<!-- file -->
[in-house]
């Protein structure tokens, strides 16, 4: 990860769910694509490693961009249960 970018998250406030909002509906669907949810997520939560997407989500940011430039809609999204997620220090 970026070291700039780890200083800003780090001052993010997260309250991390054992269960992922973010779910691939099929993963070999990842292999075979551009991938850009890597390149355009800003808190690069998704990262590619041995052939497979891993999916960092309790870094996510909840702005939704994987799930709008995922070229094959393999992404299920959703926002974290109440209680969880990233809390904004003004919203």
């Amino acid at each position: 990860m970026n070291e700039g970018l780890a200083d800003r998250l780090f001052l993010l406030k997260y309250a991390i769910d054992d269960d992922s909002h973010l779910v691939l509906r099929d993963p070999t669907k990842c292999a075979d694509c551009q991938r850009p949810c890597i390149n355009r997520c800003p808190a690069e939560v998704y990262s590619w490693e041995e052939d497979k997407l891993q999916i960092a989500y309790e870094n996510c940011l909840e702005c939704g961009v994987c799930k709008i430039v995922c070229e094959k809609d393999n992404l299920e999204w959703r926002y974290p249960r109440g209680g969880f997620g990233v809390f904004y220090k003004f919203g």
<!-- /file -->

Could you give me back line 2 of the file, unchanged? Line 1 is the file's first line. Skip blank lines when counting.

């Protein structure tokens, strides 16, 4: 990860769910694509490693961009249960 970018998250406030909002509906669907949810997520939560997407989500940011430039809609999204997620220090 970026070291700039780890200083800003780090001052993010997260309250991390054992269960992922973010779910691939099929993963070999990842292999075979551009991938850009890597390149355009800003808190690069998704990262590619041995052939497979891993999916960092309790870094996510909840702005939704994987799930709008995922070229094959393999992404299920959703926002974290109440209680969880990233809390904004003004919203």